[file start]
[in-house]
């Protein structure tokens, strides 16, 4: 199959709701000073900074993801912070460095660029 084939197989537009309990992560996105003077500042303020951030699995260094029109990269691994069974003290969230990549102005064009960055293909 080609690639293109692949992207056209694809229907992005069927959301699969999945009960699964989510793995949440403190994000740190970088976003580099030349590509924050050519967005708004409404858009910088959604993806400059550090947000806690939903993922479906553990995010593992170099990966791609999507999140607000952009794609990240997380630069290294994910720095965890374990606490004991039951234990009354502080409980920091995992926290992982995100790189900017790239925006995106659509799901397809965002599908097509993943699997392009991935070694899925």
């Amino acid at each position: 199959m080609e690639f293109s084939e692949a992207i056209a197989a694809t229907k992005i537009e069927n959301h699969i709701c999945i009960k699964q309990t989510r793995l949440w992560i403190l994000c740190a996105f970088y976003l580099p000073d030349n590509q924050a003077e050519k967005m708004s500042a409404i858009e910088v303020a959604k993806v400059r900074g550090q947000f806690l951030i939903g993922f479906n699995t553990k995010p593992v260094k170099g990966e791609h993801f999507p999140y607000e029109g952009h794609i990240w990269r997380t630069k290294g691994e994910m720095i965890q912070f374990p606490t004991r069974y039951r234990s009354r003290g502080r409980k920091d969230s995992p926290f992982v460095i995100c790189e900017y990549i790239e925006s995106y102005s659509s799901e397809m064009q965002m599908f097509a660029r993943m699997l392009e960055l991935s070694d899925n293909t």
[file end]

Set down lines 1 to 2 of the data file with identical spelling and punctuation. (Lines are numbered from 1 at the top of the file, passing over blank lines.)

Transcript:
[in-house]
């Protein structure tokens, strides 16, 4: 199959709701000073900074993801912070460095660029 084939197989537009309990992560996105003077500042303020951030699995260094029109990269691994069974003290969230990549102005064009960055293909 080609690639293109692949992207056209694809229907992005069927959301699969999945009960699964989510793995949440403190994000740190970088976003580099030349590509924050050519967005708004409404858009910088959604993806400059550090947000806690939903993922479906553990995010593992170099990966791609999507999140607000952009794609990240997380630069290294994910720095965890374990606490004991039951234990009354502080409980920091995992926290992982995100790189900017790239925006995106659509799901397809965002599908097509993943699997392009991935070694899925």